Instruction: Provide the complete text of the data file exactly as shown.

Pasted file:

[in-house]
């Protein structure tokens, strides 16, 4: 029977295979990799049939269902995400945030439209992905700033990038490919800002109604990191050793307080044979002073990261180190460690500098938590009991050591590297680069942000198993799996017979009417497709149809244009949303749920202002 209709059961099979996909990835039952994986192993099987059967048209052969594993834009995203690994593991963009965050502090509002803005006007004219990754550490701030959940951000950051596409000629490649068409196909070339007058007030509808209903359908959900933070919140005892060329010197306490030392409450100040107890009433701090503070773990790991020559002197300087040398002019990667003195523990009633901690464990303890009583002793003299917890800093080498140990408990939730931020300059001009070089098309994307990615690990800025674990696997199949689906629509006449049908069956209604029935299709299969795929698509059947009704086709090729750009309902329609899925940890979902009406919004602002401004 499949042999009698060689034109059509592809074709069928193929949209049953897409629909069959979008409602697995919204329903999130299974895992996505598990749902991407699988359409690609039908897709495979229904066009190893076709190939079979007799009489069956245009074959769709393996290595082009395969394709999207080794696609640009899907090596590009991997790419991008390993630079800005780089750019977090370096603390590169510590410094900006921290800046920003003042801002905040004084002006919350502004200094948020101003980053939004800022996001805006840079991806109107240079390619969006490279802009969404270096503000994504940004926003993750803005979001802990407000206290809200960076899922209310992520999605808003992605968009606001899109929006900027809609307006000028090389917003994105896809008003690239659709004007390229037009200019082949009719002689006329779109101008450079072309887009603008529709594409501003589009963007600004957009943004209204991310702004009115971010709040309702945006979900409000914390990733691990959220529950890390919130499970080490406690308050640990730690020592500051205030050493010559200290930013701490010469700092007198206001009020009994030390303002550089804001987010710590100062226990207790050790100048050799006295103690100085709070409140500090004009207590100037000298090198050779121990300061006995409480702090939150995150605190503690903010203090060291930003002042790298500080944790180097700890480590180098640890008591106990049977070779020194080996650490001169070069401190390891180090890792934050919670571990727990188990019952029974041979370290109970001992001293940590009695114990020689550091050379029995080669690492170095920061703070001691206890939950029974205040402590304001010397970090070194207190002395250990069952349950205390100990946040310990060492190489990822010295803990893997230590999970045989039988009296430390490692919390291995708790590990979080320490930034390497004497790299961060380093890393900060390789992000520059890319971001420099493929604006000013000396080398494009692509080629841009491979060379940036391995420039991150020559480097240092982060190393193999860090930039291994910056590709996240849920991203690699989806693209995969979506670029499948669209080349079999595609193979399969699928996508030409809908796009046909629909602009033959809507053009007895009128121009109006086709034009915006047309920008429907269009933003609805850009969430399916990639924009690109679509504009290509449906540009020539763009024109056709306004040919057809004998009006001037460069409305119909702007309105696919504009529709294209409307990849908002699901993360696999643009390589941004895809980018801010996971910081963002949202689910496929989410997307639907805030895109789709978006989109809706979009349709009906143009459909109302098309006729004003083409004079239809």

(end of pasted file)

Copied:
[in-house]
């Protein structure tokens, strides 16, 4: 029977295979990799049939269902995400945030439209992905700033990038490919800002109604990191050793307080044979002073990261180190460690500098938590009991050591590297680069942000198993799996017979009417497709149809244009949303749920202002 209709059961099979996909990835039952994986192993099987059967048209052969594993834009995203690994593991963009965050502090509002803005006007004219990754550490701030959940951000950051596409000629490649068409196909070339007058007030509808209903359908959900933070919140005892060329010197306490030392409450100040107890009433701090503070773990790991020559002197300087040398002019990667003195523990009633901690464990303890009583002793003299917890800093080498140990408990939730931020300059001009070089098309994307990615690990800025674990696997199949689906629509006449049908069956209604029935299709299969795929698509059947009704086709090729750009309902329609899925940890979902009406919004602002401004 499949042999009698060689034109059509592809074709069928193929949209049953897409629909069959979008409602697995919204329903999130299974895992996505598990749902991407699988359409690609039908897709495979229904066009190893076709190939079979007799009489069956245009074959769709393996290595082009395969394709999207080794696609640009899907090596590009991997790419991008390993630079800005780089750019977090370096603390590169510590410094900006921290800046920003003042801002905040004084002006919350502004200094948020101003980053939004800022996001805006840079991806109107240079390619969006490279802009969404270096503000994504940004926003993750803005979001802990407000206290809200960076899922209310992520999605808003992605968009606001899109929006900027809609307006000028090389917003994105896809008003690239659709004007390229037009200019082949009719002689006329779109101008450079072309887009603008529709594409501003589009963007600004957009943004209204991310702004009115971010709040309702945006979900409000914390990733691990959220529950890390919130499970080490406690308050640990730690020592500051205030050493010559200290930013701490010469700092007198206001009020009994030390303002550089804001987010710590100062226990207790050790100048050799006295103690100085709070409140500090004009207590100037000298090198050779121990300061006995409480702090939150995150605190503690903010203090060291930003002042790298500080944790180097700890480590180098640890008591106990049977070779020194080996650490001169070069401190390891180090890792934050919670571990727990188990019952029974041979370290109970001992001293940590009695114990020689550091050379029995080669690492170095920061703070001691206890939950029974205040402590304001010397970090070194207190002395250990069952349950205390100990946040310990060492190489990822010295803990893997230590999970045989039988009296430390490692919390291995708790590990979080320490930034390497004497790299961060380093890393900060390789992000520059890319971001420099493929604006000013000396080398494009692509080629841009491979060379940036391995420039991150020559480097240092982060190393193999860090930039291994910056590709996240849920991203690699989806693209995969979506670029499948669209080349079999595609193979399969699928996508030409809908796009046909629909602009033959809507053009007895009128121009109006086709034009915006047309920008429907269009933003609805850009969430399916990639924009690109679509504009290509449906540009020539763009024109056709306004040919057809004998009006001037460069409305119909702007309105696919504009529709294209409307990849908002699901993360696999643009390589941004895809980018801010996971910081963002949202689910496929989410997307639907805030895109789709978006989109809706979009349709009906143009459909109302098309006729004003083409004079239809």